Within a year we had 1000 members from the whole of Scotland.   Internationally we had great success as a small country.   The first World Championship for the marathon was held in Toronto in 1976.   I took part.   There were about 750 runners.   The race started at 7:30 am to avoid the heat.   I started well and was twenty second at two miles.   Then I started to be sick, I kept running and vomiting but I recovered at about 8 miles and finished 27th in 2 hours 43 minutes.   Gordon Porteous finished not long after me, smashing the world record for the sixties age group. 

After that I put it to Walter that ten year age groups were too much, so Walter put it forward at the World Committee meeting.   Vets were well established by then and five year age groups were adopted.   I also put forward the idea of colour coding for groups which was also adopted.   In the beginning the Scottish Vets took part in all the World Championships.   

  •   In Cologne I ran the marathon, Bill Stoddart ran in the 10000m.   The Australians were boasting that they had the winner in Dave Power, double gold medallist (six miles and marathon) in the Empire Games in Cardiff.   Stoddart beat Power in just over 30 minutes.  
  • Walter organised a large group to go to Paris for the World Masters Marathon in 1970.  There were between 600 and 700 runners.  On a day that was great for the spectators with a temperature of 88 degrees and not a cloud in the sky, Alastair Wood won the men’s marathon in 2:28:40 and Dale Greig won the Ladies marathon.   Charlie Greenlees of Aberdeen was 23rd and I was 33rd,  We won the team race and I was 7th British runner to finish.   
  • In 1980 the Scottish Vets staged the World Championships for 10,000m and the marathon.   I, along with Willie Armour set out the course: Willie in his car with the clipboard, me walking with a surveyor’s wheel measuring the course.    On the day, the whole thing went off very well with the Glasgow Corporation giving a great meal to the competitors in the City Chambers.   

Having been one of the founding members of the Scottish Veteran Harriers Club, I served on the Committee for 10 years before giving it up.   One of the unsung pillars of the organisation was Dale Greig,   She worked for Walter in his printing business and, as well as typing the newsletters, she did a tremendous amount of work behind the scenes.   

I ran my last marathon in London when I was 65, and it took me three hours and twenty two minutes but I continued running until I was 80 in 2009.   After that I kept on jogging.   I didn’t get many prizes or tangible returns for my  100 miles per week, but I got good health, great camaraderie, a feeling of well-being for years and many friends.”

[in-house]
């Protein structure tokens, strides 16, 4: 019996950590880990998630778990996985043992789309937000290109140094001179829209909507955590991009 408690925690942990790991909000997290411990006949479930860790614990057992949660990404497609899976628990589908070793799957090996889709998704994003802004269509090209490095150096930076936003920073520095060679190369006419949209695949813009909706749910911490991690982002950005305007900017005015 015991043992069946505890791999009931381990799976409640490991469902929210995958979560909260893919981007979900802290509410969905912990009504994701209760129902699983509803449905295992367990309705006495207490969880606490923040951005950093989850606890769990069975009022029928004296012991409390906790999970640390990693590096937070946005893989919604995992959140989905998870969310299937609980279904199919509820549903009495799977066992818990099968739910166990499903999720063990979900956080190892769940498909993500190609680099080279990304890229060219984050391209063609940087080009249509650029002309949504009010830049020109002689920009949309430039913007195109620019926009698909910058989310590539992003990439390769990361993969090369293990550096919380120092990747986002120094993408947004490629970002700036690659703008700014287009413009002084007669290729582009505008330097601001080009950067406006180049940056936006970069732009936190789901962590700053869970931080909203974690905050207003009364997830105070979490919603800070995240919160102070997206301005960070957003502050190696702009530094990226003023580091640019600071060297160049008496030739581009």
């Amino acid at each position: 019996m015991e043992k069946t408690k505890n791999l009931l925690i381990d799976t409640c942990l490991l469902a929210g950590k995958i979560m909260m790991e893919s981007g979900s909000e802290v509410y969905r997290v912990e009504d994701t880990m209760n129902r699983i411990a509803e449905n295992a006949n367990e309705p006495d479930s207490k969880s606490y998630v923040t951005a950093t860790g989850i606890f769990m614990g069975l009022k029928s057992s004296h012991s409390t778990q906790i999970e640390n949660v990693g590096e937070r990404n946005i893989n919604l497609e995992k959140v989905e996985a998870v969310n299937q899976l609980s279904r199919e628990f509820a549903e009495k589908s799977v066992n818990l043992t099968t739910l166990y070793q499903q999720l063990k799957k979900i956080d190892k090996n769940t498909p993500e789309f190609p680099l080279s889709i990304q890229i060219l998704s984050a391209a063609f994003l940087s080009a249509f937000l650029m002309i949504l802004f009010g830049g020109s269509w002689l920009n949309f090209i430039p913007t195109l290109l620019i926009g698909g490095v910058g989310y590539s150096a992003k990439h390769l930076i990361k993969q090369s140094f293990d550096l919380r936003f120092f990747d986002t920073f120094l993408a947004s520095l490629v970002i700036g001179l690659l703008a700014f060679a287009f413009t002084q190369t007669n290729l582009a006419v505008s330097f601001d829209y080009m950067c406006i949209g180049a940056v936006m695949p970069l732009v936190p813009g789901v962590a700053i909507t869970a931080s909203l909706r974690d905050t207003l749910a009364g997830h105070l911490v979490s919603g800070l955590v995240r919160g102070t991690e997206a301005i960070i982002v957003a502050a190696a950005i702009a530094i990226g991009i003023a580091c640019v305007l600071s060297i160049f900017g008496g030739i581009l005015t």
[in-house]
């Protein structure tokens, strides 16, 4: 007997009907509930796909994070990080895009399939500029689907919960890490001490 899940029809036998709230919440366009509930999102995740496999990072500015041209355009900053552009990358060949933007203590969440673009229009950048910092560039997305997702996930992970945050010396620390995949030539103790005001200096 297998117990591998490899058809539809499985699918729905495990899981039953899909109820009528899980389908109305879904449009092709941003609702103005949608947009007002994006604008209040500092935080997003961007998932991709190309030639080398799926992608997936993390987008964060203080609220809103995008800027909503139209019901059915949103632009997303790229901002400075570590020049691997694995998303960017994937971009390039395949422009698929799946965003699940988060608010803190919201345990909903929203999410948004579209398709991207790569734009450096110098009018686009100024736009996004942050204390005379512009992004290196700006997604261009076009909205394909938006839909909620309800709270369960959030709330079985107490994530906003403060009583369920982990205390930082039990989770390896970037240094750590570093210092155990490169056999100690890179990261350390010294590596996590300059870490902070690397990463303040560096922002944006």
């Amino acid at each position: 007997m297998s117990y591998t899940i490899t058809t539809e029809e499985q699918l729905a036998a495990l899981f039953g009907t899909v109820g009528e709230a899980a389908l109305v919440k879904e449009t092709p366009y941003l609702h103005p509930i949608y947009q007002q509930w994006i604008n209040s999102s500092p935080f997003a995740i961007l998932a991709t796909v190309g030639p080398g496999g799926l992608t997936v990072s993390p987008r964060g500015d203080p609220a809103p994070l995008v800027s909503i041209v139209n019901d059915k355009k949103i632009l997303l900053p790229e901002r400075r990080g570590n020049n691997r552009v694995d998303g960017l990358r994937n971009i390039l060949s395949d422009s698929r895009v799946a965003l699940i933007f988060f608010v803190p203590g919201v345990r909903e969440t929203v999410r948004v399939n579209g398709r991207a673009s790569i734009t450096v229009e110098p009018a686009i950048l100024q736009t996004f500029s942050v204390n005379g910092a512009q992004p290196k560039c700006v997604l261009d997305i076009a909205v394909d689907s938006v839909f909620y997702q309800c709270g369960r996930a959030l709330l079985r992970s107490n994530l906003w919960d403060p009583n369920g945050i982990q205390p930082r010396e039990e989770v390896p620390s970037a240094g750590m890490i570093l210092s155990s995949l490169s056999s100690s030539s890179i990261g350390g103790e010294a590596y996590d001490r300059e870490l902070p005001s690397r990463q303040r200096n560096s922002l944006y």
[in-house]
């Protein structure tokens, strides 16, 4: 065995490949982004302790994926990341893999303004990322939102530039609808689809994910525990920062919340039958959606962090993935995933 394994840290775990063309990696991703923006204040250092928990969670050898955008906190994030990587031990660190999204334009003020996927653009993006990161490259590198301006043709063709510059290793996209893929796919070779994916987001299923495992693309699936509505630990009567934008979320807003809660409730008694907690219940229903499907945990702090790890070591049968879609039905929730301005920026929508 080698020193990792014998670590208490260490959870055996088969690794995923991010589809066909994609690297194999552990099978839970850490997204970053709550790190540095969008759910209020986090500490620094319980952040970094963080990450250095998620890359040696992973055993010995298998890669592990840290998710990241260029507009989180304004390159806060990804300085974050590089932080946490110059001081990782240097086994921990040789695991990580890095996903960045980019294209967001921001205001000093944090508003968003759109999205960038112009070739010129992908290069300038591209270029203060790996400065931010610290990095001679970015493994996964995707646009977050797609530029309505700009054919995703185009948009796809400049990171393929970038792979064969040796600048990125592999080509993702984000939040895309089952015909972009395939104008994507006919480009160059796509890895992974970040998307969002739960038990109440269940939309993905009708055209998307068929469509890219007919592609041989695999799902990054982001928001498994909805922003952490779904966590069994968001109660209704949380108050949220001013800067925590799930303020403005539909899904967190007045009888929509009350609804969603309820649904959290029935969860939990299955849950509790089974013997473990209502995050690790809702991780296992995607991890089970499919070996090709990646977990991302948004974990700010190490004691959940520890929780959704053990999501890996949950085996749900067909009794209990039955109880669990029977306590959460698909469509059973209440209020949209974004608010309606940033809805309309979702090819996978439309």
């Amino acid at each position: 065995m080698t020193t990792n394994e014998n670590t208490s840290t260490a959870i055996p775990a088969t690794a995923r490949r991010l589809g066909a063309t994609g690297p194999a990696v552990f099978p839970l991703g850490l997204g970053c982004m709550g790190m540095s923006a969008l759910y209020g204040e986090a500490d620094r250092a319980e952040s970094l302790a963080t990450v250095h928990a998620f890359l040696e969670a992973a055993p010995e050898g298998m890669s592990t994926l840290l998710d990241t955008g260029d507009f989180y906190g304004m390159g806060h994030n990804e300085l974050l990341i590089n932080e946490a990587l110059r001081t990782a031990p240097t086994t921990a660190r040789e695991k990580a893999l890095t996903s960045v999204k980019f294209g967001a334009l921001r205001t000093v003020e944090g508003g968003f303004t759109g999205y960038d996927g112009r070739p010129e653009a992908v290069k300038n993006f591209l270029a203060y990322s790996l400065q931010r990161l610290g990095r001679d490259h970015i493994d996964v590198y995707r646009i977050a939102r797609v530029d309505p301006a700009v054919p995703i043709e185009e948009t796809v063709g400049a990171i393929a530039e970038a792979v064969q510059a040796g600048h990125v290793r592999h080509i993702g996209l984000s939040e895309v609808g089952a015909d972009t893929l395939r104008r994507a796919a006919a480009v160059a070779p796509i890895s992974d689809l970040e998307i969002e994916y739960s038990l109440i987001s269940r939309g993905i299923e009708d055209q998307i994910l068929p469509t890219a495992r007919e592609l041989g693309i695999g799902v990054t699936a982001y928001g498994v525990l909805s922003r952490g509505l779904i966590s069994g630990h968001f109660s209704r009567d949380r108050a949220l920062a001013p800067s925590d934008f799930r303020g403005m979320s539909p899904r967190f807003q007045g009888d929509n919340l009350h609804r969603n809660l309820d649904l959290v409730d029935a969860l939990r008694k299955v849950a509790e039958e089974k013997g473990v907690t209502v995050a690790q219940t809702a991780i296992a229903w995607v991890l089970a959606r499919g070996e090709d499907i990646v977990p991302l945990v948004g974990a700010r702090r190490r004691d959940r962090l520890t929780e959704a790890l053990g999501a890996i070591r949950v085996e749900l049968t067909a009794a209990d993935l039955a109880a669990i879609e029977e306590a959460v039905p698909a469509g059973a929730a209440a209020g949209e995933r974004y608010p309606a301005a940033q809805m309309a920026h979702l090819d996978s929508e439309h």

Jack with 200 yards to go in the New York Marathon where at the age of 51 he ran a time of 2:55

Jack has spoken of Cologne and Paris but there were other vets international races in which he took part.   For instance in Toronto in 1975 he ran in the Marathon, in the 45-49 age grouping and was 10th in 2:47:09.

Hanover 1979 was a bigger tale altogether.  At the start of the meeting he raced in the 10,000m in the 50-54 age group where he was 26th in 37:33.3.   Donald Macgregor was watching and he was approached by some English race walkers who lost the 10K road walk because they only had four runners while the race rules required ‘five to count’.   They asked Donald if there were any Scots who could fill in as a walker at the 20 km distance!   He suggested Jack.   They then approached Jack and, despite his protests, entered him for the race.   He was given a lesson in the car park in how to walk by English international Judy Farr and Athletics Weekly correspondent Colin Young.   Warned before the race not to get disqualified, he took part and finished in the first third of the field.   The team of Eade, Withers, Jacques, Goodwin and McLean finished second behind France and Jack had a silver medal.   The trail was around a lake for leisure boating and a large plaque on the wall said that Hitler had opened the venue in 1936. 

Of course, Jack continued to run in vets races at home and in the course of these he has beaten some notable athletes, eg he once defeated Ben Bickerton of Shettleston Harriers in the 10000m championships at Bellahouston Park.   Ben  was always a quality athlete and you can read about him here .    Always a good advert for the sport, Jack recruited other runners to the sport.   These include Hugh Currie who worked on the ‘Daily Record’ when Jack was there.   Hugh had been a member of the Creag Dhu Mountaineering club and was very fit so that when he came into the sport as a veteran he was immediately very successful and set the M65 record for the London Marathon.   

It is clear from the above that Jack has had a wonderful career in the sport.   A career in which he ran hard and well for many years before putting a lot back in the form of his work with the veterans movement worldwide.   Always the same to speak to, Jack is always even tempered and good natured and never has a bad word to say about anybody.   



University Track and Field: 1970 – 74


Alistair Blamire (E) winning the BUSF 10,000 at Westerlands in 1968 fairly comfortably

1970 was the BIG YEAR.   The Commonwealth Games w coming to Scotland for the first time, to Edinbuirgh in fact and all who had any ambition at all were training and laying out race schedules with that in mind.   The whole season was coming forward and peaks had to be reached earlier.   With their season normally starting in early April and peakiong in June, the universities suddenly found other meetings were starting to crowd their season and ‘pinch’ their big race dates.   There was nothing they could do about it so they just went on with their normal fixtures with minor tweaks.